Car 55 was placed in service at Station 5 on Friday, August 22, 1969. The 1960 GMC three-quarter ton four-wheel-drive pickup truck was purchased by the volunteers earlier that year from the Town of Woodbridge Parks Department for $800.00.
Equipped with an assortment of Indian tanks, brooms, a 100' booster reel, a portable two-cycle pump and a 150 gallon tank, this "brush truck" was ideal for fighting ground cover fires where conventional apparatus could not go, especially in those areas that were accessible from the tower trail on Sleeping Giant. When the truck was being readied for service, the "G" was removed from the "GMC" logo inside the grille, leaving only the "M" and "C" (for Mount Carmel) straddling the license plate.
Don Steele drove Car 55 on its first run on February 28, 1970 - a brush fire in Brooksvale Park. Later designated as "Brush 5," the 1960 GMC brush truck remained in service well into the 1980s. This truck is presently owned by retired Dep. Chief Clark Hurlburt and is in the process of restoration.
1973 - Bob "Whitey" Williams and Eddy Doiron at the change of shifts
Photo by Russ Loller
Volunteer Co. 5 alumnus, Russ Loller, provided this photo of Firefighters Bob "Whitey" Williams and Ed Doiron, taken at Station 5 right after Ed was transferred in 1973 to replace newly-retired Mario "Bucky" Serafino. Whitey was either surprised by the camera, or just mugging it up for the photographer.
Whitey was on Platoon 1 and Ed was on Platoon 2. This photo was most likely snapped during the change of shift, when the 2nd was coming off nights and the 1st was starting its three days.
Notice the Gamewell telegraph take-up reel at the front of the desk and the fresh roll of ticker tape for the Gamewell tape register in the desk drawer.
On October 6, 1970, Whitey was a member of the first two-man crew assigned to Station 5 on the first day of the new 42-hour workweek. Ff. Frank Kafka was the other member of the crew.
Whitey Williams, as he was known to everyone, was on the department from September 1950 until his retirement on the first day of 1979. He passed away on December 5, 1990.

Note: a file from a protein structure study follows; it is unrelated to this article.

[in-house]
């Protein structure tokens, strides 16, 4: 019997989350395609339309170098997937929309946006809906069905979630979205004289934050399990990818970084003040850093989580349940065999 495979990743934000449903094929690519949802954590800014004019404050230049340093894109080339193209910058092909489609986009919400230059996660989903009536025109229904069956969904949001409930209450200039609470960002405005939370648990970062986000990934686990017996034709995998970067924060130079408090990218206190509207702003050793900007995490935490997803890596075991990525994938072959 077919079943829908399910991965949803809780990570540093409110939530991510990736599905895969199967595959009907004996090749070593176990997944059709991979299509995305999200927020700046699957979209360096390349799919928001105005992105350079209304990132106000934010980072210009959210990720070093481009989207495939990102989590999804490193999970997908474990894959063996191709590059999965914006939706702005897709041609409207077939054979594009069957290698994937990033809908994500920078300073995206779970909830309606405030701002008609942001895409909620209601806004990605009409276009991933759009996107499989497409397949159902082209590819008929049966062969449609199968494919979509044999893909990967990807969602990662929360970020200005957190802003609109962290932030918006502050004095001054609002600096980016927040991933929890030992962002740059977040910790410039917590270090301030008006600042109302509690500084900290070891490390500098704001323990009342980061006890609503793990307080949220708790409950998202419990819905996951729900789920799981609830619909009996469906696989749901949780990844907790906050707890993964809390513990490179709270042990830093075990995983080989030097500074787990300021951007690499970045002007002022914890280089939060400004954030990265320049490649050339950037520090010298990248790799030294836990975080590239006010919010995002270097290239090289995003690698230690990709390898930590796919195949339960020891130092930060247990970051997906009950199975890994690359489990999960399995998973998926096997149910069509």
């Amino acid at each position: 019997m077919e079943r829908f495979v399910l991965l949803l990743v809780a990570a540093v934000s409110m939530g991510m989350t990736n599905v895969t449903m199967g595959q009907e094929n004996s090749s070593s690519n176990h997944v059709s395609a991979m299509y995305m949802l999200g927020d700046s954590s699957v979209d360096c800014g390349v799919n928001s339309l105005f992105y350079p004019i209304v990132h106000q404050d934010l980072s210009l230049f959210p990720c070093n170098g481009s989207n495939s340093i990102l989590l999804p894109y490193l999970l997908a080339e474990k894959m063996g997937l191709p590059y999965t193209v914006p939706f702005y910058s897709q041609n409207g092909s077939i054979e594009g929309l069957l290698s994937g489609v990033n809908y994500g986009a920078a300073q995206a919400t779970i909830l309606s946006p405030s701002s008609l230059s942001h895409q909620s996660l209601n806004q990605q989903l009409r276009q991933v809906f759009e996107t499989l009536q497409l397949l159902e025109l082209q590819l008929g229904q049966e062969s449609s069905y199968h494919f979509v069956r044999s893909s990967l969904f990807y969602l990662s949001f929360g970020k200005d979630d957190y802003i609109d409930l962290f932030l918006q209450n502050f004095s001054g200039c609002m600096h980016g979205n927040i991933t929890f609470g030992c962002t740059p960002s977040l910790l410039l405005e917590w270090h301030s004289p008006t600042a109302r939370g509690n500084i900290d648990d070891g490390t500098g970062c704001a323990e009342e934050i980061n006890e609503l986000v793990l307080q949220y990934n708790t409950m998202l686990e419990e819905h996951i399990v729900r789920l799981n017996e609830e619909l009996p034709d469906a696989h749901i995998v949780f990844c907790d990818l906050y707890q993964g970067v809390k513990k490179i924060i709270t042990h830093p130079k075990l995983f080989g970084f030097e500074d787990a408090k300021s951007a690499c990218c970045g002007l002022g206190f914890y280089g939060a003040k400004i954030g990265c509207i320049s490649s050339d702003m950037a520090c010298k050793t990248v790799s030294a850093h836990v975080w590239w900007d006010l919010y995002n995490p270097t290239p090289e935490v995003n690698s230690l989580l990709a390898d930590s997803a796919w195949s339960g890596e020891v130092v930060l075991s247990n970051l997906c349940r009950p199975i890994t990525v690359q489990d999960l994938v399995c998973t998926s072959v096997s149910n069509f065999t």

Engine 5 on videotape Friday, March 16, 1973
This is a brief videotape recording, made on a SONY reel-to-reel B&W video tape recorder, of Engine 5 responding out of Station 5. The sound track is lost, but the video clearly shows Station 5 before the annex was built. Tony Melillo can be seen donning his bunker coat and climbing into the driver seat of the 1952 Maxim pumper.
March 18, 1973 - Paper Drive - This photo was taken in the Meadowbrook Co-ops. Don Steele's 1951 Seagrave pumper, formerly of Greenwich, carried the load. Don is standing on the running board at the driver's door. Up top (L-R): Sal Giovaniello, Dave Johnson, Bill Chapman, and Russ DeAlmo. On the back step: Steve Blennerhassett and Bill Chalmers. Loading the papers: Steve Law, Bill Gee and John Blasius.
1973 - O'Hare, Mulligan & Co.
Engine 5 - 1952 Maxim 750 g.p.m. pumper
L-R (standing): John O'Hare, Joe Mulligan, and Co. 5 volunteer Steve Blennerhassett - (on truck): Co. 5 volunteers Bill Chalmers, Paul Moody and Clark Hurlburt
This 1973 photo was taken two years before the building annex was constructed on the north end of the building. In 1976, Truck 1 was relocated to Station 5, and the upstairs was renovated to accommodate the four firefighters who were assigned to Engine 5 and Truck 1.
In 1985, Station 5 became a two-man house once again when Truck 1 was moved to Station 9. Station 5 became a three-man house when an officer was assigned there in the late 1980s.
The old Mt. Carmel School can be seen in the background. It closed the year this photo was taken, and was razed in 1981 to make way for an assisted living housing project.